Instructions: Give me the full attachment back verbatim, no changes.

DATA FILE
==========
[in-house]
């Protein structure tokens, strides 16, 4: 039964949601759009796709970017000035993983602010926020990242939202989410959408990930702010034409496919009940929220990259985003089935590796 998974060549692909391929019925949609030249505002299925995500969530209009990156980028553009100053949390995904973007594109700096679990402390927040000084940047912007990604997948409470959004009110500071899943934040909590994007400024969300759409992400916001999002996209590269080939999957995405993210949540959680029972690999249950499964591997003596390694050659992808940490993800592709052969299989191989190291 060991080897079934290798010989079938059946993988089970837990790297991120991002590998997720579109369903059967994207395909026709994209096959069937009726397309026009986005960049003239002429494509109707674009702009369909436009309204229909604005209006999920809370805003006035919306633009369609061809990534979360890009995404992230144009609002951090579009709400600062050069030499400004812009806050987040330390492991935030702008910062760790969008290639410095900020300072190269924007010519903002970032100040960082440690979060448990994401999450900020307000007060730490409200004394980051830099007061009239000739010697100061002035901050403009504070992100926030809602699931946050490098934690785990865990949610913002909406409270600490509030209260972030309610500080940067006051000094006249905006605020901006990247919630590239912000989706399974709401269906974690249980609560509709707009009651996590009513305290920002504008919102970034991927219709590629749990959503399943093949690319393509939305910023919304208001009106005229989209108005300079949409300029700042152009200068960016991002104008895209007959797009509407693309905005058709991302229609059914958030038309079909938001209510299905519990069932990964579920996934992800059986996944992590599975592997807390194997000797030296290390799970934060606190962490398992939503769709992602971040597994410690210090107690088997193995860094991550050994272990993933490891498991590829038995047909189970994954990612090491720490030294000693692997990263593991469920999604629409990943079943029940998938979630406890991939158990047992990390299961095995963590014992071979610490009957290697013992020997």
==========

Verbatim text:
[in-house]
């Protein structure tokens, strides 16, 4: 039964949601759009796709970017000035993983602010926020990242939202989410959408990930702010034409496919009940929220990259985003089935590796 998974060549692909391929019925949609030249505002299925995500969530209009990156980028553009100053949390995904973007594109700096679990402390927040000084940047912007990604997948409470959004009110500071899943934040909590994007400024969300759409992400916001999002996209590269080939999957995405993210949540959680029972690999249950499964591997003596390694050659992808940490993800592709052969299989191989190291 060991080897079934290798010989079938059946993988089970837990790297991120991002590998997720579109369903059967994207395909026709994209096959069937009726397309026009986005960049003239002429494509109707674009702009369909436009309204229909604005209006999920809370805003006035919306633009369609061809990534979360890009995404992230144009609002951090579009709400600062050069030499400004812009806050987040330390492991935030702008910062760790969008290639410095900020300072190269924007010519903002970032100040960082440690979060448990994401999450900020307000007060730490409200004394980051830099007061009239000739010697100061002035901050403009504070992100926030809602699931946050490098934690785990865990949610913002909406409270600490509030209260972030309610500080940067006051000094006249905006605020901006990247919630590239912000989706399974709401269906974690249980609560509709707009009651996590009513305290920002504008919102970034991927219709590629749990959503399943093949690319393509939305910023919304208001009106005229989209108005300079949409300029700042152009200068960016991002104008895209007959797009509407693309905005058709991302229609059914958030038309079909938001209510299905519990069932990964579920996934992800059986996944992590599975592997807390194997000797030296290390799970934060606190962490398992939503769709992602971040597994410690210090107690088997193995860094991550050994272990993933490891498991590829038995047909189970994954990612090491720490030294000693692997990263593991469920999604629409990943079943029940998938979630406890991939158990047992990390299961095995963590014992071979610490009957290697013992020997």